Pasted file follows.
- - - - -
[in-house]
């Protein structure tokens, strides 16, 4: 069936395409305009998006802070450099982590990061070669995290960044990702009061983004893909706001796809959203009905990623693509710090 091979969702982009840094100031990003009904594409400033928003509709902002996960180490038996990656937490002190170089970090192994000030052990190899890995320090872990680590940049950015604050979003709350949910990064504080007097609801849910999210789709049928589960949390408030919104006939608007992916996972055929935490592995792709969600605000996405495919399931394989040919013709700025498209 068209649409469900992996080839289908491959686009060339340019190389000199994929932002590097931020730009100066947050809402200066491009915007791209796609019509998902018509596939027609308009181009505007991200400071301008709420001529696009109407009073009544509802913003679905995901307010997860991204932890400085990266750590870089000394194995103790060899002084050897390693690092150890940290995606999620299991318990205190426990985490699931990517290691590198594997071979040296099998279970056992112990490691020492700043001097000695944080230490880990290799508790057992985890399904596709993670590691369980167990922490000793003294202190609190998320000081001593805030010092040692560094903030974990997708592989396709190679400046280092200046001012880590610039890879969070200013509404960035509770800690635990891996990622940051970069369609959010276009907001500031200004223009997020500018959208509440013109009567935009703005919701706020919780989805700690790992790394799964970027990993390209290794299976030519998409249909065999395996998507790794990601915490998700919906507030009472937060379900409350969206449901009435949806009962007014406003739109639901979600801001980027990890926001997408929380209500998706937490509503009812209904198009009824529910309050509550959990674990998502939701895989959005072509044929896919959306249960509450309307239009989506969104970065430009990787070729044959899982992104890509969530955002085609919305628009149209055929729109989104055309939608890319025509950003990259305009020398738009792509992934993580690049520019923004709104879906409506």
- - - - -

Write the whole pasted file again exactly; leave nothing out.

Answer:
[in-house]
């Protein structure tokens, strides 16, 4: 069936395409305009998006802070450099982590990061070669995290960044990702009061983004893909706001796809959203009905990623693509710090 091979969702982009840094100031990003009904594409400033928003509709902002996960180490038996990656937490002190170089970090192994000030052990190899890995320090872990680590940049950015604050979003709350949910990064504080007097609801849910999210789709049928589960949390408030919104006939608007992916996972055929935490592995792709969600605000996405495919399931394989040919013709700025498209 068209649409469900992996080839289908491959686009060339340019190389000199994929932002590097931020730009100066947050809402200066491009915007791209796609019509998902018509596939027609308009181009505007991200400071301008709420001529696009109407009073009544509802913003679905995901307010997860991204932890400085990266750590870089000394194995103790060899002084050897390693690092150890940290995606999620299991318990205190426990985490699931990517290691590198594997071979040296099998279970056992112990490691020492700043001097000695944080230490880990290799508790057992985890399904596709993670590691369980167990922490000793003294202190609190998320000081001593805030010092040692560094903030974990997708592989396709190679400046280092200046001012880590610039890879969070200013509404960035509770800690635990891996990622940051970069369609959010276009907001500031200004223009997020500018959208509440013109009567935009703005919701706020919780989805700690790992790394799964970027990993390209290794299976030519998409249909065999395996998507790794990601915490998700919906507030009472937060379900409350969206449901009435949806009962007014406003739109639901979600801001980027990890926001997408929380209500998706937490509503009812209904198009009824529910309050509550959990674990998502939701895989959005072509044929896919959306249960509450309307239009989506969104970065430009990787070729044959899982992104890509969530955002085609919305628009149209055929729109989104055309939608890319025509950003990259305009020398738009792509992934993580690049520019923004709104879906409506």